Uncle Willy: The Jew Who Loved Germany

  • Warner Max Corden
Part of the Palgrave Studies in the History of Economic Thought book series (PHET)


This chapter is about Uncle Willy, the older brother of my father, who was a school teacher. Unlike my father, he was an observant Jew. He was a historian with a long list of publications. He was indeed a true intellectual, very bookish, and with strong views. My parents remarked that I was taking after him. He served in the Great War and was awarded the Iron Cross. Surprisingly, he was a German patriot and also became a Zionist after the war ended. He was murdered in the Holocaust with his wife and two little daughters. His massive diaries and his autobiography have been published posthumously. The “big question” is: Why did he not get out?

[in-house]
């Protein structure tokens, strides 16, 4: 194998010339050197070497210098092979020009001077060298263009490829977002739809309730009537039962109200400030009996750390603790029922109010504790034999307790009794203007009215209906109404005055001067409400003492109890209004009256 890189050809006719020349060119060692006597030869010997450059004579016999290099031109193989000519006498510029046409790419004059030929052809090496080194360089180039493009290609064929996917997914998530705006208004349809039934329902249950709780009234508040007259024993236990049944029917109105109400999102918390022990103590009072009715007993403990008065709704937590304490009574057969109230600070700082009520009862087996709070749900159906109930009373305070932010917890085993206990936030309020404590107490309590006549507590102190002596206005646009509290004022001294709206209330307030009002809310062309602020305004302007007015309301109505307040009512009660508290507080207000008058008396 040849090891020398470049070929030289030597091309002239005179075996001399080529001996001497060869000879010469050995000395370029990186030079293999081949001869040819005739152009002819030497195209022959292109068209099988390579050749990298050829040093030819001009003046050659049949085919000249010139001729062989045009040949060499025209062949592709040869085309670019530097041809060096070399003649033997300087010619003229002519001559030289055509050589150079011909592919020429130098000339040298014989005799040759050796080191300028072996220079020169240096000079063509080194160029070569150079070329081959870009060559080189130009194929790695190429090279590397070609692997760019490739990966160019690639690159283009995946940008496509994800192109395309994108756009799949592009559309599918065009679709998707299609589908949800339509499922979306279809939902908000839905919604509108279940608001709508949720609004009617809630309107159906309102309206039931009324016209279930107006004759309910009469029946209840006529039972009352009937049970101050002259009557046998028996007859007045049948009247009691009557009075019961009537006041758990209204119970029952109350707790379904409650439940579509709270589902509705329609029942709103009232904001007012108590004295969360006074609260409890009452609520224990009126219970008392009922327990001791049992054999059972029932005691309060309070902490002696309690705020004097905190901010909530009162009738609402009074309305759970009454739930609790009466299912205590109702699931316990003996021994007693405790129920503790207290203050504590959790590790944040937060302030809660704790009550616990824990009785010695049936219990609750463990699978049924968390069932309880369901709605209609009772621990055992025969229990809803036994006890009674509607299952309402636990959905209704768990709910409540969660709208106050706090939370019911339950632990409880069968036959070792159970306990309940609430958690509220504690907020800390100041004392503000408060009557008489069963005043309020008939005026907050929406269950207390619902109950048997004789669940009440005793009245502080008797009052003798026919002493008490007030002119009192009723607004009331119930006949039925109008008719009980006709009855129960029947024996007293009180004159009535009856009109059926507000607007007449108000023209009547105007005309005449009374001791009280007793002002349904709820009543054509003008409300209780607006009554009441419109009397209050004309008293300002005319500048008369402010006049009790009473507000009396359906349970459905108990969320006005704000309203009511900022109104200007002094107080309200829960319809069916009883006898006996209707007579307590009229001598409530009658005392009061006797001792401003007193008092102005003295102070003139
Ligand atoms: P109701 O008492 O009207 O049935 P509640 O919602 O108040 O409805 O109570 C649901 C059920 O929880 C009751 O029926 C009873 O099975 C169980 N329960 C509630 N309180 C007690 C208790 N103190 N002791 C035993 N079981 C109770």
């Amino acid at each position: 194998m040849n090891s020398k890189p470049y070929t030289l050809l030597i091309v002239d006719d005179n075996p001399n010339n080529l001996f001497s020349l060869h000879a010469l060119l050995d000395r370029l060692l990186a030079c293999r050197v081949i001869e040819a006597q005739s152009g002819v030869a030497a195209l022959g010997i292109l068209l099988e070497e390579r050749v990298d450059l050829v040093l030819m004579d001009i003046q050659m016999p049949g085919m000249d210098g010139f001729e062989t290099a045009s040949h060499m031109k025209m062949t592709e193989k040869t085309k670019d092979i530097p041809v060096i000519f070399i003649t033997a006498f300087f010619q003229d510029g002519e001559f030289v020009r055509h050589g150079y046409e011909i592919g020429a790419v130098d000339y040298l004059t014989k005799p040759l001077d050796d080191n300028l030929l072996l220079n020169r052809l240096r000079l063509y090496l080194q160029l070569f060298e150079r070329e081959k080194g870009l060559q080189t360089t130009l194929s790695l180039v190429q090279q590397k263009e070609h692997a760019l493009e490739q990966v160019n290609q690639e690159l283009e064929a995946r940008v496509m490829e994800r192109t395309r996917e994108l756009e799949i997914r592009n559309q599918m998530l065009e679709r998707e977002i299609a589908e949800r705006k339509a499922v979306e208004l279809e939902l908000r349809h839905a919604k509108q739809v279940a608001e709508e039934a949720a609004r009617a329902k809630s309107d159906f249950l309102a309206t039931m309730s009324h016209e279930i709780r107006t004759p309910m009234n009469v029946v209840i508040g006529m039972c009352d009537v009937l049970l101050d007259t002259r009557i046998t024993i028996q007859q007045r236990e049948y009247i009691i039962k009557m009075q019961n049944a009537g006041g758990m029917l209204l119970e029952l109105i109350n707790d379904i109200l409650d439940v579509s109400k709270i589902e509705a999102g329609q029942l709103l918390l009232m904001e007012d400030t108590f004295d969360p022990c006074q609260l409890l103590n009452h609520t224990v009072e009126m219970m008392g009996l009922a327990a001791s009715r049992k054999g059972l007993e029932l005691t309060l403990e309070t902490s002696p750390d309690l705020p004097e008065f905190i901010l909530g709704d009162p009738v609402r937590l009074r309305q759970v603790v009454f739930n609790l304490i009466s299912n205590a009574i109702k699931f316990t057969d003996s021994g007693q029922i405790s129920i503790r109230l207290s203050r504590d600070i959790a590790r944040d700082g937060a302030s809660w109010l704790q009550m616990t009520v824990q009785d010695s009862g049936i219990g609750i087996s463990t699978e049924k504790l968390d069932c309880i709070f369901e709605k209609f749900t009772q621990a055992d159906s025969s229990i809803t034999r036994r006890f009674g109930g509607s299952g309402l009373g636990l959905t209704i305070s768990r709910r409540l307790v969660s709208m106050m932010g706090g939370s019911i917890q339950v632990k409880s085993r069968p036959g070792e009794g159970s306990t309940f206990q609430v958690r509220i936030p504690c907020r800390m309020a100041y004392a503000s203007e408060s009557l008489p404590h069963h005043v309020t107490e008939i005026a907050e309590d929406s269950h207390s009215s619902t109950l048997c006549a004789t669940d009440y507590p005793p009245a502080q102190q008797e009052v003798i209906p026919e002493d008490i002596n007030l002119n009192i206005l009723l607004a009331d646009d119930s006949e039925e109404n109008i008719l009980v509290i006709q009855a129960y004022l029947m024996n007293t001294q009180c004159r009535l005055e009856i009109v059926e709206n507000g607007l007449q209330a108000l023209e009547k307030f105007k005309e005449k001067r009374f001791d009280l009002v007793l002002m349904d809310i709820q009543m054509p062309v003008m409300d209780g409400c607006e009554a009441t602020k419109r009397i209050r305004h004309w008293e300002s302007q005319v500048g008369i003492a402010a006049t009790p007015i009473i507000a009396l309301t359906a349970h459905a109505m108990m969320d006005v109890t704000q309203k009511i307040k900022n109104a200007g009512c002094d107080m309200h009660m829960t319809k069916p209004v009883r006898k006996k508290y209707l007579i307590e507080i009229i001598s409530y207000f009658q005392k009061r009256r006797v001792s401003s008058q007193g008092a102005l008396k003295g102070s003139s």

1. Cohn, Willy Autobiography, Verwehte Spuren, published by Norbert Conrads, 1995.Google Scholar
  2. Cohn, Willy, No Justice in Germany, Kein Recht Nirgends, published by Norbert Conrads 1933–41.Google Scholar
  3. Cohn, Willy, No Justice in Germany: The Breslau Diaries 1933–41. Condensed English edition, published by Norbert Conrads and translated by Kenneth Kronenberg 2012.Google Scholar

Copyright information

© The Author(s) 2017

Authors and Affiliations

  • Warner Max Corden
    • 1
  1. 1.University of MelbourneMelbourneAustralia

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